A cooperation between AbTF and the Tanzania-based non-governmental organization ‘African People and Wildlife’ for a project promoting women in Tanzania was successfully implemented. The project provided microgrants and training to 25 local women’s groups, mainly from the Masai community, to start their own beekeeping businesses and laid the foundation for a Women’s Enterprise Centre. By enabling women to produce and sell wildlife-friendly honey in a self-sufficient way the project innovatively links women’s economic empowerment with environmental protection. It contributes to financial independence and gender equity. As entrepreneurs with their own income, Maasai women can increase their involvement and status in the community, invest in health care, send their children to school while reducing their families’ environmental impact. The women’s beekeeping initiative empowers rural women to gain financial benefits of conservation while preserving critical grasslands and corridors for wildlife. Under the Tanzanian Beekeeping Act, areas where hives are hung are protected from tree cutting and cultivation. This has the added benefit of protecting pastures for the Maasai people’s livestock and also for wide-ranging wildlife species. The honey is bottled and sold under the brand “Mama Asali”, which means “Mama Honey” in Kiswahili.
The project was implemented by African People and Wildlife (APW). APW is an NGO founded in 2005. Based in Tanzania APW aims at long-term relationships with local communities, empowering rural Africans to successfully manage their natural resources while achieving significant ecological and financial benefits. With a four-step approach (1. prevent conflict, 2. build community capacity to manage natural resources, 3. support active environmental conservation and 4. foster local conservation incentives) APW aims at environmental conservation and strengthening livelihoods while protecting wildlife habitats.
Originally targeting 15, in total 25 Women’s Beekeeping Microgrants were given out. As a result, APW exceeded the expected number of beneficiaries from a target of 150 to a total of 250 women. Microgrants were given in the form of conservation gains. Instead of directly paying back the grant, the women commit to lead projects such as village cleanups, tree plantings, watershed restoration work, and environmental education outreach.
As part of the project women benefited from a range of Trainings, focusing on environmental, entrepreneurship, project management and beekeeping skills. Topics included creating a business plan, understanding financial management, budgeting and common reasons businesses fail, planning for long-term management and growth. Furthermore, beekeeping policies and environmental conservation, use of beekeeping equipment, beekeeping techniques, including inspection, maintenance, harvesting, weighing and record keeping were trained. Further training that was requested by women’s groups included processing and packaging. The acquired skills enable women’s groups to become more self-sufficient managing all aspects of their beekeeping enterprise along with personal financial management.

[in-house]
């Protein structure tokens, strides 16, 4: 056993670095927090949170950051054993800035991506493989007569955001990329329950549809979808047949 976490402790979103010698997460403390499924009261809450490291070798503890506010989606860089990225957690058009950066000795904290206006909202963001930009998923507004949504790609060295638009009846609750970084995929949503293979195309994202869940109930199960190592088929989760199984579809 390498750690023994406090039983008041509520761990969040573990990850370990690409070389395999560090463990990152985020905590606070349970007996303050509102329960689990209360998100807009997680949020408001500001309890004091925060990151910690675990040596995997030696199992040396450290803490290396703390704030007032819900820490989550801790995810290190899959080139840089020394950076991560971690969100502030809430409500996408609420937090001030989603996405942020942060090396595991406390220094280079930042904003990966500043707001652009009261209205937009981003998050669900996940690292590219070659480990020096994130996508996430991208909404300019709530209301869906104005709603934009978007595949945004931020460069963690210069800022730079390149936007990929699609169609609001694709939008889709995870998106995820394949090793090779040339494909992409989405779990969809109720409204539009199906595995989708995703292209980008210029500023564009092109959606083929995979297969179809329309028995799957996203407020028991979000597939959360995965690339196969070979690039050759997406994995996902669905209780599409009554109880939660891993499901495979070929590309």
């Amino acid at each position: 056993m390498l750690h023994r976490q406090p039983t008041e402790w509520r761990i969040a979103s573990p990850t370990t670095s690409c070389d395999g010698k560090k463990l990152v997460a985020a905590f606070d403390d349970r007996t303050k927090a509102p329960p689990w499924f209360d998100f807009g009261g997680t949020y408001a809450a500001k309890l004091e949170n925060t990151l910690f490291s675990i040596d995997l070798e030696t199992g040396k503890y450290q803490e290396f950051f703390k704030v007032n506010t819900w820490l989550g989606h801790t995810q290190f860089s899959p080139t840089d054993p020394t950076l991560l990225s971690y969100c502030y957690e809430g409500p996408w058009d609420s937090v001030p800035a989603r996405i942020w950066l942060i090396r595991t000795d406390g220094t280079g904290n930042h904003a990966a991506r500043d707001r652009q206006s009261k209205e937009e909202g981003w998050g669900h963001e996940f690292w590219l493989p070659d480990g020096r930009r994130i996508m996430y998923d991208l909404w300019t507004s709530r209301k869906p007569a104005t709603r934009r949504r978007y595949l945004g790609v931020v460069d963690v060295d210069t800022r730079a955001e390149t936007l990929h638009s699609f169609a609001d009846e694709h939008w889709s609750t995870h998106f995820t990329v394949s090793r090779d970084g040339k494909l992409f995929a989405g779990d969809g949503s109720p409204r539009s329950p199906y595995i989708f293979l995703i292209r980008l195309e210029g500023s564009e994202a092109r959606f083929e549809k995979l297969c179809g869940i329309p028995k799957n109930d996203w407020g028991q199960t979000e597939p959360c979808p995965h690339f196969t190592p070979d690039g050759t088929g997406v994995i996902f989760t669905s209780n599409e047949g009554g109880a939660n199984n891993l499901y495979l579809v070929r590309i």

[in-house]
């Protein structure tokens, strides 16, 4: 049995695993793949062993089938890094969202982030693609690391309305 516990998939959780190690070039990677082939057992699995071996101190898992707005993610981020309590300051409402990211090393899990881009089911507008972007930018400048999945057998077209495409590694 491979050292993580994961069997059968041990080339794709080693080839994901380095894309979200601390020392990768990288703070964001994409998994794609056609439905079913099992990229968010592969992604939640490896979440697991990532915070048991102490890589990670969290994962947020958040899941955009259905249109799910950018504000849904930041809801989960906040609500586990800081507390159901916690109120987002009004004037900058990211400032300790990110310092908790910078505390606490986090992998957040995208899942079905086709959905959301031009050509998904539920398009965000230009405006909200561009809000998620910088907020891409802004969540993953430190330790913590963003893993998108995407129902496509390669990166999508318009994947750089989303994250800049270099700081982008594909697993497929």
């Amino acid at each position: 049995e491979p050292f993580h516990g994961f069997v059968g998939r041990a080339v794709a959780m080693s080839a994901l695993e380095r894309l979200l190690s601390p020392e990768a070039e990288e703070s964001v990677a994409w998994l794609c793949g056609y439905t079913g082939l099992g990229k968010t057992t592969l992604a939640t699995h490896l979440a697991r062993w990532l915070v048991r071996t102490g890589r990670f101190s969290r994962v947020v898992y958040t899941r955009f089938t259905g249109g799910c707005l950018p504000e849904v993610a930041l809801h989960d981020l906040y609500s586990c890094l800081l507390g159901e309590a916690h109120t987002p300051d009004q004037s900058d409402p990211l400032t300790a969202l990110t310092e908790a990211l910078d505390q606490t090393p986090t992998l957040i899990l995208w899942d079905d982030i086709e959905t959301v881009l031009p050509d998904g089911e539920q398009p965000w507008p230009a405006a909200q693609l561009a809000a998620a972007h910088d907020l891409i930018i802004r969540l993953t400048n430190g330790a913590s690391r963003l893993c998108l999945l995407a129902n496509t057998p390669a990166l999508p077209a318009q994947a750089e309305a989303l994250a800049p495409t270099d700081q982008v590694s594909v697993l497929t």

The Project also provided Assistance with product development, marketing, and sales under the “Mama Asali” brand. This included printing of marketing materials such as honey labels, posters, and fliers and the development of additional marketing strategies. Marketing materials result in greater visibility of the “Mama Asali” brand along with providing details to potential buyers about the conservation impact of beekeeping initiatives.
The Project additionally contributed to the Establishment of a Women’s Enterprise Centre in Loibor Siret which promotes women entrepreneurial activities beyond honey processing and packaging. Together with the village social services committee women identified resources necessary to build and maintain a honey processing centre while land tenure was secured for the women’s groups.
Currently around 1200 women are involved in beekeeping initiated by APW. They were harvesting 3,899 kilos of honey in 2019. The initiative was able to earn US$13,500 in total.
“Because I have been educated by the organization…. I was able to sell my honey and send my children to school… In the past, I would sit in the shade of my hut waiting for my husband to provide. But now I no longer have to wait on him.”
By ensuring that the Women’s Associations are involved in all aspects of the enterprise, from hive hanging through honey sales and financial management, APW creates an avenue through which members can run their own self-sustaining honey businesses. Income generated from honey sales is distributed amongst members, but much is also saved by the women’s groups. These funds are used to purchase equipment, provide hive maintenance, and ensure the sustainability of the beekeeping business. Each women’s group manages their own finances, with the capacity building support of APW when requested.
Through this approach the initiative leads to increased feelings of inclusion in community decision-making, Increased leadership capacity, Improved confidence in entrepreneurship skills and increased respect as community members who are able to generate income.